A woman’s dress has taken centre stage at the Winter Olympics in Beijing as China hit back in the middle of an ugly diplomatic stoush.
China has defended itself over claims of “cultural appropriation” sparked by a unique item of clothing on show at the Winter Olympics opening ceremony.
A woman involved in the spectacle last Friday night wore a traditional Korean dress, known as a hanbok, and the outfit has become a point of contention between China and South Korea.
The Chinese embassy in Seoul said the outfit was used as part of a routine that represented the host nation’s diverse ethnic groups, describing the woman as a member of an ethnic minority with Korean roots known as the Joseonjok, The Guardian reports.
“It is not only their wish but also their right for representatives of all ethnic groups in China to wear national costumes to attend the Beijing Winter Olympics,” an embassy spokesperson said.
“The Korean people in China and the north and south of the Korean Peninsula share the same origin and have a common traditional culture including clothing.”
The embassy spokesperson also said China “respected” Korean culture and asked South Koreans to “respect the emotions” of ethnic minorities in China.
China is home to one of the world’s largest populations of overseas Koreans — approximately two million people with Korean heritage live on the mainland — and the countries share deep cultural links.
The Chinese embassy’s response comes after a fierce backlash in South Korea over the inclusion of the hanbok in the opening ceremony, with many accusing China of “stealing” the country’s culture as high-profile politicians also weighed in.
Leading South Korean presidential candidate Lee Jae-myung, of the ruling Democratic Party, condemned China’s “cultural appropriation” and said: “Do not covert (our) culture.”
The office of his main opponent, conservative Yoon Suk-yeol, also accused Beijing of being “disrespectful” and “rude” in its decision to feature the dress, urging Seoul to seek an apology from China.
South Korean culture minister Hwang Hee — who wore a hanbok when he attended the Winter Games opening ceremony — said Seoul has no plans to officially complain to Beijing over the costume but added the issue “may create misunderstandings” between the two countries.
“As I heard news of the entrance of a hanbok-clad performer in the trailer of the opening ceremony, I packed my hanbok outfit before leaving Korea just in case,” he told Yonhap News. “I think that wearing hanbok at the opening ceremony could be a silent protest.”
Democratic Korean MP Lee So-young added: “We deeply regret that hanbok appeared among the costumes of Chinese minorities at the opening ceremony of the Beijing Winter Olympics.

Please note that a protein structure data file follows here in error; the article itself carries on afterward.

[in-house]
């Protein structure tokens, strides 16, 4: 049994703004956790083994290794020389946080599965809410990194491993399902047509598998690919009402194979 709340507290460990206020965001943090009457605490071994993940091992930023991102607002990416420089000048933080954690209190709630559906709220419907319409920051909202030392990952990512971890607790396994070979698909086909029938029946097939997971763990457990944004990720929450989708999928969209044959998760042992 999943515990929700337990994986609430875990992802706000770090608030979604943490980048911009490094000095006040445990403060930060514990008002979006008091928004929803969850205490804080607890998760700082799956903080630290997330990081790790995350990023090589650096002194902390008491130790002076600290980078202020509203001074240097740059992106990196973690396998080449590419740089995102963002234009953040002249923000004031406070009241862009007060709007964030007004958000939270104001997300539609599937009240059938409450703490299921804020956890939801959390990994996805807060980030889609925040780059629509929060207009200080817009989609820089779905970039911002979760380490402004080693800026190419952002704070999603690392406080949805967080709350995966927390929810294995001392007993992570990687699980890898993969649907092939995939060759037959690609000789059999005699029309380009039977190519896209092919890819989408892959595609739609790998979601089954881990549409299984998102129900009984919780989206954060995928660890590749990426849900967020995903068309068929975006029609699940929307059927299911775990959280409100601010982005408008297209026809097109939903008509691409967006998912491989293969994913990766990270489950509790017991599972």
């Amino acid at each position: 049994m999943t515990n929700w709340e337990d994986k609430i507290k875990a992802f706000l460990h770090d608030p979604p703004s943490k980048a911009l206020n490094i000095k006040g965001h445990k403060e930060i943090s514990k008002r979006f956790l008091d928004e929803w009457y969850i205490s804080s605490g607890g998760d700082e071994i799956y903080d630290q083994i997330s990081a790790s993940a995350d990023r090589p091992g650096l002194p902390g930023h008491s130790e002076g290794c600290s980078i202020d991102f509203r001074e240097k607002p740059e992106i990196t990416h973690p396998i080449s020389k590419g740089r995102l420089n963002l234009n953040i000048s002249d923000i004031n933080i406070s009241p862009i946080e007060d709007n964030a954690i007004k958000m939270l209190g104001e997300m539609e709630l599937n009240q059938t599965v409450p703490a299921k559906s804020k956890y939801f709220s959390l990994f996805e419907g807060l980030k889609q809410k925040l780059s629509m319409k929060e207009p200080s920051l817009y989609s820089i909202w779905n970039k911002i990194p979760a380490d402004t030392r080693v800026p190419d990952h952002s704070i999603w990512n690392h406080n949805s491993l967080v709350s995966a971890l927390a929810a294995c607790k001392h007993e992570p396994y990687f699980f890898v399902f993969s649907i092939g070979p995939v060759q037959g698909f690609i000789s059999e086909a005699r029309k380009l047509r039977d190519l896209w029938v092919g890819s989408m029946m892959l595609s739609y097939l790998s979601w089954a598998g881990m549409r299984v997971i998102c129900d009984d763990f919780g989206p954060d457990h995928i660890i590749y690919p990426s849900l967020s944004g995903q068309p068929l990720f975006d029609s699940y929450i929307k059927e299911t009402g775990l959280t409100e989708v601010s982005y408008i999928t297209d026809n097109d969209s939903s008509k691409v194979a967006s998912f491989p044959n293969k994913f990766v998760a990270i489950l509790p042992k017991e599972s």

“This is not the first time China has introduced Korean culture as if it were its own. If the anti-China sentiment of the Korean people becomes stronger by leaving this issue as is, it will be a big obstacle when conducting diplomacy with China in the future.”
Seo Kyoung-duk, a professor at Korea’s Sungshin Women’s University and activist, said the incident would serve as an opportunity to “introduce our traditional culture to people around the world”.
“Our history and culture must be protected by ourselves,” he wrote on Facebook.
A top US diplomat also took a swipe at China’s use of the hanbok. Chargé d’Affaires at the US embassy in Seoul, Christopher Del Corso, posted a photo of himself on social media wearing the outfit while touring a historic palace.
The rebuttals kept coming in Korean media, with local publications taking a stand. The Seoul Shinmun wrote an editorial earlier this week calling it “clearly cultural appropriation” while the Hankyoreh newspaper added: “We need to continue developing neighbourly relations with China, but we also need to be willing to stand up against attempts to distort history.”
South Korea and China have often clashed over issues of cultural heritage. Beijing’s efforts to label kimchi — a staple of Korean cuisine made of cabbage — as a variant of Chinese pickled vegetables known as pao cai sparked fury in the South, where the side-dish is a much-loved accompaniment to almost every meal.
The issue of alleged cultural appropriation isn’t the only element causing friction between South Korea and China at these Winter Olympics. South Korea said earlier this week it will appeal to sport’s top court over “unfair” officiating in short track speed skating after two gold medal hopes were disqualified.
In Monday’s men’s 1000m semi-finals, world record holder Hwang Dae-heon and Lee June-seo were disqualified for illegal late passing and lane-changing respectively, having come first and second in their heats.
The decisions allowed two Chinese skaters to advance to the final, with the host country collecting gold and silver.
The Korean Sport and Olympic Committee (KSOC) said it would file an appeal with the Court of Arbitration for Sport (CAS) “to formalise the injustice of this decision”.
“We plan to do our best to prevent injustice from happening to our athletes in the international ice skating and sporting communities,” KSOC said in a statement.
The penalties enraged South Koreans, with many claiming the refereeing was biased.
In Beijing, the South Korean team called a press conference to express its outrage.
“I believe our athletes all played fairly and I believe they are the winners,” said chef de mission Yoon Hong-geun, adding South Korea had demanded a meeting with the International Olympic Committee.
“We hope that such things will never ever happen again in the future.”